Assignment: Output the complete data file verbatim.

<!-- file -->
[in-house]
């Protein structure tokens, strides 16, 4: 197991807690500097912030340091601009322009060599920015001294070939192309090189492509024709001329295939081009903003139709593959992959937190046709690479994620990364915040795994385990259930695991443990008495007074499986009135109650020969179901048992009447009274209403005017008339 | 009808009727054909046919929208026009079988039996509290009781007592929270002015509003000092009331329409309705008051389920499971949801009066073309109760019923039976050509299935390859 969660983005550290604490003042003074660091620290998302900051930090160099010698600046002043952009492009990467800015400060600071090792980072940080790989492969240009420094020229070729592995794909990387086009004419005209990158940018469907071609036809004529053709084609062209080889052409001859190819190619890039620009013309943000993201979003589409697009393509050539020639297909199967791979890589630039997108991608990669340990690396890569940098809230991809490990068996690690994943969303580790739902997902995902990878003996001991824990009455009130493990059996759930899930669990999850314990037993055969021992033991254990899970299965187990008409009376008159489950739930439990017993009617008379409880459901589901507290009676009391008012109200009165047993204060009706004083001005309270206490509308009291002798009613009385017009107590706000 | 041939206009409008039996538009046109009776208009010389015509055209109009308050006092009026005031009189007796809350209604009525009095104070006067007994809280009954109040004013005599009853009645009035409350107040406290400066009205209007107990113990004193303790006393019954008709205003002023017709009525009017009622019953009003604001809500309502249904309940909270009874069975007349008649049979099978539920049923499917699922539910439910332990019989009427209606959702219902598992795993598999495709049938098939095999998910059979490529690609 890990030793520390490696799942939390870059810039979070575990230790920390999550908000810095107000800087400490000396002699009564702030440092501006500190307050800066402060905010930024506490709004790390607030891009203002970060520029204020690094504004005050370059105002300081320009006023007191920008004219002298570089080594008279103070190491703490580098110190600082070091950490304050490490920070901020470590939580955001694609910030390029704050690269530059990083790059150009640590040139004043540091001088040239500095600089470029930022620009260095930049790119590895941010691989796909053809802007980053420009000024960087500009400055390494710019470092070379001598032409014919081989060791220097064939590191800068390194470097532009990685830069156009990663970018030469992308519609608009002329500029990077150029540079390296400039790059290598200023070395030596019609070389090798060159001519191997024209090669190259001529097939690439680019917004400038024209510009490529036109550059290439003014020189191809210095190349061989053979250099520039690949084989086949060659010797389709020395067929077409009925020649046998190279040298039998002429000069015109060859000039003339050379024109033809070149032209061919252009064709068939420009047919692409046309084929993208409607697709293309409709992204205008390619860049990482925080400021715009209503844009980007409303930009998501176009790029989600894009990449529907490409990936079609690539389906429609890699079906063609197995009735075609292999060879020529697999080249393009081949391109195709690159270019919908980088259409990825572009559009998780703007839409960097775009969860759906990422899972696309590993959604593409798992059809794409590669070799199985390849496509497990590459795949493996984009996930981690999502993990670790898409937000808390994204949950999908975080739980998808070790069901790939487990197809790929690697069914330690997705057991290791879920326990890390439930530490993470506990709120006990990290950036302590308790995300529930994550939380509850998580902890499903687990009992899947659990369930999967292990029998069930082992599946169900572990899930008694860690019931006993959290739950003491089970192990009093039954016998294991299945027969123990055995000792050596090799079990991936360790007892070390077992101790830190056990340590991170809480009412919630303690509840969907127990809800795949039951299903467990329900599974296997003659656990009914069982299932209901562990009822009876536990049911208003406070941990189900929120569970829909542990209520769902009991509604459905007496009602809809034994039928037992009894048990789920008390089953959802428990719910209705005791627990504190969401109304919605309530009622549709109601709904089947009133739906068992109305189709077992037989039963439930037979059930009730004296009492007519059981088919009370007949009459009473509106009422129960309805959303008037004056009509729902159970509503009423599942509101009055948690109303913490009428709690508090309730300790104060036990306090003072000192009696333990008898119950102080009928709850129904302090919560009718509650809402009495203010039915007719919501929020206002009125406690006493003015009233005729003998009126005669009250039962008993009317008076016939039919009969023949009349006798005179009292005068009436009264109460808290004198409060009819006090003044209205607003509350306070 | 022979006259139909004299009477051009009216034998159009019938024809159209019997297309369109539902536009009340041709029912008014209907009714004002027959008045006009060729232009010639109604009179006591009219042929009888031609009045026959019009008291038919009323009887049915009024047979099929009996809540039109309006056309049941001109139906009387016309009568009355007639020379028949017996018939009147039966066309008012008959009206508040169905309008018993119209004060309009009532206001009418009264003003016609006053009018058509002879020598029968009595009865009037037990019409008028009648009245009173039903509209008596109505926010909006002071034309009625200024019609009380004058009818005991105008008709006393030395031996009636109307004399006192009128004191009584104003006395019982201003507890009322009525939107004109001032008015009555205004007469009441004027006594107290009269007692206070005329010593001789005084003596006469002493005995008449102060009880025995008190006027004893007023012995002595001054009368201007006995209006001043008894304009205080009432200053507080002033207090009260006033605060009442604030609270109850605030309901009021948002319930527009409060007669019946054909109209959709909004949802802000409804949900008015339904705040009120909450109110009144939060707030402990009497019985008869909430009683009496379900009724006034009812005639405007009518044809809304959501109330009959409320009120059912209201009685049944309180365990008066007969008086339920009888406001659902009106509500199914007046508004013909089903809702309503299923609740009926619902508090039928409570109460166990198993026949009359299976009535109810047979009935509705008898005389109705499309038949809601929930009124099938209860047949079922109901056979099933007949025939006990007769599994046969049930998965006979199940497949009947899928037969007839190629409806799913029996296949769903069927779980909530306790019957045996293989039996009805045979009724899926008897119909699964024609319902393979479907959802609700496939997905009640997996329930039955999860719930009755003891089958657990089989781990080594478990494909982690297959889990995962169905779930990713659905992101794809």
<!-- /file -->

[in-house]
């Protein structure tokens, strides 16, 4: 197991807690500097912030340091601009322009060599920015001294070939192309090189492509024709001329295939081009903003139709593959992959937190046709690479994620990364915040795994385990259930695991443990008495007074499986009135109650020969179901048992009447009274209403005017008339 | 009808009727054909046919929208026009079988039996509290009781007592929270002015509003000092009331329409309705008051389920499971949801009066073309109760019923039976050509299935390859 969660983005550290604490003042003074660091620290998302900051930090160099010698600046002043952009492009990467800015400060600071090792980072940080790989492969240009420094020229070729592995794909990387086009004419005209990158940018469907071609036809004529053709084609062209080889052409001859190819190619890039620009013309943000993201979003589409697009393509050539020639297909199967791979890589630039997108991608990669340990690396890569940098809230991809490990068996690690994943969303580790739902997902995902990878003996001991824990009455009130493990059996759930899930669990999850314990037993055969021992033991254990899970299965187990008409009376008159489950739930439990017993009617008379409880459901589901507290009676009391008012109200009165047993204060009706004083001005309270206490509308009291002798009613009385017009107590706000 | 041939206009409008039996538009046109009776208009010389015509055209109009308050006092009026005031009189007796809350209604009525009095104070006067007994809280009954109040004013005599009853009645009035409350107040406290400066009205209007107990113990004193303790006393019954008709205003002023017709009525009017009622019953009003604001809500309502249904309940909270009874069975007349008649049979099978539920049923499917699922539910439910332990019989009427209606959702219902598992795993598999495709049938098939095999998910059979490529690609 890990030793520390490696799942939390870059810039979070575990230790920390999550908000810095107000800087400490000396002699009564702030440092501006500190307050800066402060905010930024506490709004790390607030891009203002970060520029204020690094504004005050370059105002300081320009006023007191920008004219002298570089080594008279103070190491703490580098110190600082070091950490304050490490920070901020470590939580955001694609910030390029704050690269530059990083790059150009640590040139004043540091001088040239500095600089470029930022620009260095930049790119590895941010691989796909053809802007980053420009000024960087500009400055390494710019470092070379001598032409014919081989060791220097064939590191800068390194470097532009990685830069156009990663970018030469992308519609608009002329500029990077150029540079390296400039790059290598200023070395030596019609070389090798060159001519191997024209090669190259001529097939690439680019917004400038024209510009490529036109550059290439003014020189191809210095190349061989053979250099520039690949084989086949060659010797389709020395067929077409009925020649046998190279040298039998002429000069015109060859000039003339050379024109033809070149032209061919252009064709068939420009047919692409046309084929993208409607697709293309409709992204205008390619860049990482925080400021715009209503844009980007409303930009998501176009790029989600894009990449529907490409990936079609690539389906429609890699079906063609197995009735075609292999060879020529697999080249393009081949391109195709690159270019919908980088259409990825572009559009998780703007839409960097775009969860759906990422899972696309590993959604593409798992059809794409590669070799199985390849496509497990590459795949493996984009996930981690999502993990670790898409937000808390994204949950999908975080739980998808070790069901790939487990197809790929690697069914330690997705057991290791879920326990890390439930530490993470506990709120006990990290950036302590308790995300529930994550939380509850998580902890499903687990009992899947659990369930999967292990029998069930082992599946169900572990899930008694860690019931006993959290739950003491089970192990009093039954016998294991299945027969123990055995000792050596090799079990991936360790007892070390077992101790830190056990340590991170809480009412919630303690509840969907127990809800795949039951299903467990329900599974296997003659656990009914069982299932209901562990009822009876536990049911208003406070941990189900929120569970829909542990209520769902009991509604459905007496009602809809034994039928037992009894048990789920008390089953959802428990719910209705005791627990504190969401109304919605309530009622549709109601709904089947009133739906068992109305189709077992037989039963439930037979059930009730004296009492007519059981088919009370007949009459009473509106009422129960309805959303008037004056009509729902159970509503009423599942509101009055948690109303913490009428709690508090309730300790104060036990306090003072000192009696333990008898119950102080009928709850129904302090919560009718509650809402009495203010039915007719919501929020206002009125406690006493003015009233005729003998009126005669009250039962008993009317008076016939039919009969023949009349006798005179009292005068009436009264109460808290004198409060009819006090003044209205607003509350306070 | 022979006259139909004299009477051009009216034998159009019938024809159209019997297309369109539902536009009340041709029912008014209907009714004002027959008045006009060729232009010639109604009179006591009219042929009888031609009045026959019009008291038919009323009887049915009024047979099929009996809540039109309006056309049941001109139906009387016309009568009355007639020379028949017996018939009147039966066309008012008959009206508040169905309008018993119209004060309009009532206001009418009264003003016609006053009018058509002879020598029968009595009865009037037990019409008028009648009245009173039903509209008596109505926010909006002071034309009625200024019609009380004058009818005991105008008709006393030395031996009636109307004399006192009128004191009584104003006395019982201003507890009322009525939107004109001032008015009555205004007469009441004027006594107290009269007692206070005329010593001789005084003596006469002493005995008449102060009880025995008190006027004893007023012995002595001054009368201007006995209006001043008894304009205080009432200053507080002033207090009260006033605060009442604030609270109850605030309901009021948002319930527009409060007669019946054909109209959709909004949802802000409804949900008015339904705040009120909450109110009144939060707030402990009497019985008869909430009683009496379900009724006034009812005639405007009518044809809304959501109330009959409320009120059912209201009685049944309180365990008066007969008086339920009888406001659902009106509500199914007046508004013909089903809702309503299923609740009926619902508090039928409570109460166990198993026949009359299976009535109810047979009935509705008898005389109705499309038949809601929930009124099938209860047949079922109901056979099933007949025939006990007769599994046969049930998965006979199940497949009947899928037969007839190629409806799913029996296949769903069927779980909530306790019957045996293989039996009805045979009724899926008897119909699964024609319902393979479907959802609700496939997905009640997996329930039955999860719930009755003891089958657990089989781990080594478990494909982690297959889990995962169905779930990713659905992101794809």